Maryland Governor Loosens Concealed Carry Law, Spurs Demand For Gun Permits
Maryland Gov. Larry Hogan relaxed the state's rules for obtaining a concealed handgun permit following the U.S. Supreme Court decision. The action spurred a surge in Marylanders seeking concealed carry classes -- with some gun stores that offer firearms training saying classes are booked for the rest of the year.
On Tuesday, Hogan directed the Maryland State Police to suspend the "substantial reason" provision in the state rules for receiving a concealed-carry permit. Applicants must only provide a copy of their driver's license, background check, fingerprints, and firearms training certificate for approval.
The action comes two weeks after the New York State Rifle & Pistol Association v. Bruen ruling, where the Supreme Court's 6-to-3 conservative majority found that New York's concealed-carry law required applicants to show "proper cause" for obtaining a handgun was in violation of the Second Amendment.
Hogan's statement reads:
"Over the course of my administration, I have consistently supported the right of law-abiding citizens to own and carry firearms, while enacting responsible and common-sense measures to keep guns out of the hands of criminals and the mentally ill.
"Last month, the U.S. Supreme Court struck down a provision in New York law pertaining to handgun permitting that is virtually indistinguishable from Maryland law. In light of the ruling and to ensure compliance with the Constitution, I am directing the Maryland State Police to immediately suspend utilization of the 'good and substantial reason' standard when reviewing applications for wear and carry permits. It would be unconstitutional to continue enforcing this provision in state law. There is no impact on other permitting requirements and protocols.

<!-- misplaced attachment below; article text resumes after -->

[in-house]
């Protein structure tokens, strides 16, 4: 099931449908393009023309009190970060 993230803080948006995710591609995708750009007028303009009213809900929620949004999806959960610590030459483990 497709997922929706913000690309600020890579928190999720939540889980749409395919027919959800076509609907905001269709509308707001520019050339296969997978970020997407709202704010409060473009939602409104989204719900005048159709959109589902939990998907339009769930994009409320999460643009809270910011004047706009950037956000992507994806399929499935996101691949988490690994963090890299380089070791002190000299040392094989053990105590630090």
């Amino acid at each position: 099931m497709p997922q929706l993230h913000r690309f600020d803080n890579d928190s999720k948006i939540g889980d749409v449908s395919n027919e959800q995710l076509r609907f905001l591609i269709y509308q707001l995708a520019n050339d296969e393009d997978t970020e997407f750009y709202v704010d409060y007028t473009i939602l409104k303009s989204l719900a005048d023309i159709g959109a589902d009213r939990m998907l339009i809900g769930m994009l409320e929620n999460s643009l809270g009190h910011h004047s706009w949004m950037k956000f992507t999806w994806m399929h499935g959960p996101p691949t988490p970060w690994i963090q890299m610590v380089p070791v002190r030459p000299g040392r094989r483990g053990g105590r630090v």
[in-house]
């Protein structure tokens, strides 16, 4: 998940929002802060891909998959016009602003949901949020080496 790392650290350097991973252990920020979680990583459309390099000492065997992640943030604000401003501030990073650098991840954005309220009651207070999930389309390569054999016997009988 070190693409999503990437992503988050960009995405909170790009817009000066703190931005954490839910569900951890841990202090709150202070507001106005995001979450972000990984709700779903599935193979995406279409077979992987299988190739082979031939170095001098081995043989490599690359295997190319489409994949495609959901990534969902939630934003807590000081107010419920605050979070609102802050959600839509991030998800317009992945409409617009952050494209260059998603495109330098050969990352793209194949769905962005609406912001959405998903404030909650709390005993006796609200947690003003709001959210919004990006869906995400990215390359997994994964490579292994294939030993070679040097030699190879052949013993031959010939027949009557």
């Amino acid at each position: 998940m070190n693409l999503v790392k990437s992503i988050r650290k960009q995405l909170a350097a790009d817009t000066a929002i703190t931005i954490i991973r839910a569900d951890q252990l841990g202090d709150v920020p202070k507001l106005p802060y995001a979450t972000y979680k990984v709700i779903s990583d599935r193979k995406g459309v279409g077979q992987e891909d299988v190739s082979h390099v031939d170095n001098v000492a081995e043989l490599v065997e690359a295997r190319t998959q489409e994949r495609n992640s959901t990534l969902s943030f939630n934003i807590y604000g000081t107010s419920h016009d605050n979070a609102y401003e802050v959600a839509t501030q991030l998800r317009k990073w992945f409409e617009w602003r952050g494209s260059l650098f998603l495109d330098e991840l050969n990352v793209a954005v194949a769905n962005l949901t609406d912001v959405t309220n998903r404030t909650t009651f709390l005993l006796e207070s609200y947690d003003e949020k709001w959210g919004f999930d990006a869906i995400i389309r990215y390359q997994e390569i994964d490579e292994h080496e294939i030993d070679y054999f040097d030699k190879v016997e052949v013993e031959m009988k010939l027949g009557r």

"Today's action is in line with actions taken in other states in response to the recent ruling."
The governor's action has spurred huge demand for concealed carry classes. Gun stores across the Baltimore metro area tell us "the flood gates have opened," as law-abiding citizens who couldn't obtain a permit under "proper cause" now can.
One gun store in Towson, Maryland, said classes are booked until the end of the year, while another in Fredrick, Maryland, said the same thing.
Besides New York and Maryland, the Supreme Court's decision has flipped New Jersey. California, Hawaii, and Rhode Island could be next.
Concealed carry classes in states that just flipped are selling like hotcakes -- it might be hard to find a class well into 2023 because the capacity for firearms training courses is limited.